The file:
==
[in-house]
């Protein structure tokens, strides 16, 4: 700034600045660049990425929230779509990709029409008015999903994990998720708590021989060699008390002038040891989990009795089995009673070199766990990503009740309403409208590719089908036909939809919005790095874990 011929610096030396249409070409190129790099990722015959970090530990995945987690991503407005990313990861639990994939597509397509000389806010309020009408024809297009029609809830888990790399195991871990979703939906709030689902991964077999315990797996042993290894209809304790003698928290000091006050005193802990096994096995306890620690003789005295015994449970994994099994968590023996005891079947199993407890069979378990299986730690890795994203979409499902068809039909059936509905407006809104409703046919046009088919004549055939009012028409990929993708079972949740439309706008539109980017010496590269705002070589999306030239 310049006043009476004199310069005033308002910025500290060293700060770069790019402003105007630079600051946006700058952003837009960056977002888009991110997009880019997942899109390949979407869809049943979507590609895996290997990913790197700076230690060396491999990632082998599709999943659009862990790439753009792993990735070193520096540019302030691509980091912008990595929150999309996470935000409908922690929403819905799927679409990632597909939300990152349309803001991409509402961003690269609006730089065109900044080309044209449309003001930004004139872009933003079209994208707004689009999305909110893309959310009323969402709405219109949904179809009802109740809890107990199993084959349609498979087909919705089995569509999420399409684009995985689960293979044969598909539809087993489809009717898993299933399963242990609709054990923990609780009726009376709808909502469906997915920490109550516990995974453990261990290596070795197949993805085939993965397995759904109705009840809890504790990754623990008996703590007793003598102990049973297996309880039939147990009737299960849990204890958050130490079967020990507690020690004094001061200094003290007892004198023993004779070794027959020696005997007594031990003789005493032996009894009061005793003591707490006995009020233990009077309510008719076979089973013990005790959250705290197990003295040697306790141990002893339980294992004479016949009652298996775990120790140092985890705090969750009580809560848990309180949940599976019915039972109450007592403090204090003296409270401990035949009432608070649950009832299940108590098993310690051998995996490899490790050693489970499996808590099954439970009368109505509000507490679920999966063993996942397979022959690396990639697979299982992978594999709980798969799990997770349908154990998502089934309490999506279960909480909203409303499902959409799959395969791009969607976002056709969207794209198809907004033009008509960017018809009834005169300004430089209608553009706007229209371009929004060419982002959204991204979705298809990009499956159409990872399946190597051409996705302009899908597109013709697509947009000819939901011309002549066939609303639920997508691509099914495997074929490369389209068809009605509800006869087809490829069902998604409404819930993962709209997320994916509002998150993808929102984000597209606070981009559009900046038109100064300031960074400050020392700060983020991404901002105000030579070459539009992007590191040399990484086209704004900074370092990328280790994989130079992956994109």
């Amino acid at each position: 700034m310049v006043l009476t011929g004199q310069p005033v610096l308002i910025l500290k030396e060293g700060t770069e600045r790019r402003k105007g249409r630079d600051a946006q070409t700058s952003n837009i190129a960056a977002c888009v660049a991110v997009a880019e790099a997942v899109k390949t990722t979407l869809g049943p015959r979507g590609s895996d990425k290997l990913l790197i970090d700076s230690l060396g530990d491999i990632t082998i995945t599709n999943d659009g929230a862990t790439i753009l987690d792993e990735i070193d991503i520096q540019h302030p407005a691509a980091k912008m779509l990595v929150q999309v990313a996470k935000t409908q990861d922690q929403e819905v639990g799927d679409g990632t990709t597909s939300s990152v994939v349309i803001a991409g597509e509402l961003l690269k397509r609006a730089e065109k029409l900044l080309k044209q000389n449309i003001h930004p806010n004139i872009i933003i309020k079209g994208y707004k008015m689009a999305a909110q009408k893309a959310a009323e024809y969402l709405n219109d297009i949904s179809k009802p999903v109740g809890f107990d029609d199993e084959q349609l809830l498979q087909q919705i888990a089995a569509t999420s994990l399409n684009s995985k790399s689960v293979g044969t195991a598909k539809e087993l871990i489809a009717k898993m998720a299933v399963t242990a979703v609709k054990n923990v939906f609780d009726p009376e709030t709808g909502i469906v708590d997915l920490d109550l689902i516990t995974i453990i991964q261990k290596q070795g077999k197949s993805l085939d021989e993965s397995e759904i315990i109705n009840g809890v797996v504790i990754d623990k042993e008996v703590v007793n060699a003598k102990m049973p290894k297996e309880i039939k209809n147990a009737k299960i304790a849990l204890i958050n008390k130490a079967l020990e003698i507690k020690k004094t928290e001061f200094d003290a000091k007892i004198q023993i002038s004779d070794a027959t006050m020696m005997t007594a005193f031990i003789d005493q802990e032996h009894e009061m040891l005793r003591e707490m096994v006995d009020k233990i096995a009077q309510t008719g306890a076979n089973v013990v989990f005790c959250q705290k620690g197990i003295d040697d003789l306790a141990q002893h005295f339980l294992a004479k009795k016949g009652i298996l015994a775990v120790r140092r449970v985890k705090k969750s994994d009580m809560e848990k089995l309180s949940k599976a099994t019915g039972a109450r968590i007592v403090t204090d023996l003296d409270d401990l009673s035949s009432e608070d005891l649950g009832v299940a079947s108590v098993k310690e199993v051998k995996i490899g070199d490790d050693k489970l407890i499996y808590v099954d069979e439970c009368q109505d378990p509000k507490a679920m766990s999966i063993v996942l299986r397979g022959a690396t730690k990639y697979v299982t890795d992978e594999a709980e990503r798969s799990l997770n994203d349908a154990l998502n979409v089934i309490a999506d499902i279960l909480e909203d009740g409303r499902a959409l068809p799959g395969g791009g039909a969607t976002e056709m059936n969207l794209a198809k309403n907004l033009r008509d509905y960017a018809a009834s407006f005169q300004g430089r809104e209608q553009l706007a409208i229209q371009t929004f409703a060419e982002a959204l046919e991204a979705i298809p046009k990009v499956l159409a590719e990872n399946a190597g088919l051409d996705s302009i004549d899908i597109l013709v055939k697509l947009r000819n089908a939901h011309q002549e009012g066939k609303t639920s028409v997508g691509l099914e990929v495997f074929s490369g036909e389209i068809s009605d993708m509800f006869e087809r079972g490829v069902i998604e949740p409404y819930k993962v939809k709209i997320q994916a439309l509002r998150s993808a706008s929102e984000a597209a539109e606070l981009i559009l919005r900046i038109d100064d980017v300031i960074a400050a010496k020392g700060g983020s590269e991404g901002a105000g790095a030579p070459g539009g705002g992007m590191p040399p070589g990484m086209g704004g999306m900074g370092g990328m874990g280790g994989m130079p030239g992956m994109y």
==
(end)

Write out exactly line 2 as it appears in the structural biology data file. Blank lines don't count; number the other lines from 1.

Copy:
């Protein structure tokens, strides 16, 4: 700034600045660049990425929230779509990709029409008015999903994990998720708590021989060699008390002038040891989990009795089995009673070199766990990503009740309403409208590719089908036909939809919005790095874990 011929610096030396249409070409190129790099990722015959970090530990995945987690991503407005990313990861639990994939597509397509000389806010309020009408024809297009029609809830888990790399195991871990979703939906709030689902991964077999315990797996042993290894209809304790003698928290000091006050005193802990096994096995306890620690003789005295015994449970994994099994968590023996005891079947199993407890069979378990299986730690890795994203979409499902068809039909059936509905407006809104409703046919046009088919004549055939009012028409990929993708079972949740439309706008539109980017010496590269705002070589999306030239 310049006043009476004199310069005033308002910025500290060293700060770069790019402003105007630079600051946006700058952003837009960056977002888009991110997009880019997942899109390949979407869809049943979507590609895996290997990913790197700076230690060396491999990632082998599709999943659009862990790439753009792993990735070193520096540019302030691509980091912008990595929150999309996470935000409908922690929403819905799927679409990632597909939300990152349309803001991409509402961003690269609006730089065109900044080309044209449309003001930004004139872009933003079209994208707004689009999305909110893309959310009323969402709405219109949904179809009802109740809890107990199993084959349609498979087909919705089995569509999420399409684009995985689960293979044969598909539809087993489809009717898993299933399963242990609709054990923990609780009726009376709808909502469906997915920490109550516990995974453990261990290596070795197949993805085939993965397995759904109705009840809890504790990754623990008996703590007793003598102990049973297996309880039939147990009737299960849990204890958050130490079967020990507690020690004094001061200094003290007892004198023993004779070794027959020696005997007594031990003789005493032996009894009061005793003591707490006995009020233990009077309510008719076979089973013990005790959250705290197990003295040697306790141990002893339980294992004479016949009652298996775990120790140092985890705090969750009580809560848990309180949940599976019915039972109450007592403090204090003296409270401990035949009432608070649950009832299940108590098993310690051998995996490899490790050693489970499996808590099954439970009368109505509000507490679920999966063993996942397979022959690396990639697979299982992978594999709980798969799990997770349908154990998502089934309490999506279960909480909203409303499902959409799959395969791009969607976002056709969207794209198809907004033009008509960017018809009834005169300004430089209608553009706007229209371009929004060419982002959204991204979705298809990009499956159409990872399946190597051409996705302009899908597109013709697509947009000819939901011309002549066939609303639920997508691509099914495997074929490369389209068809009605509800006869087809490829069902998604409404819930993962709209997320994916509002998150993808929102984000597209606070981009559009900046038109100064300031960074400050020392700060983020991404901002105000030579070459539009992007590191040399990484086209704004900074370092990328280790994989130079992956994109």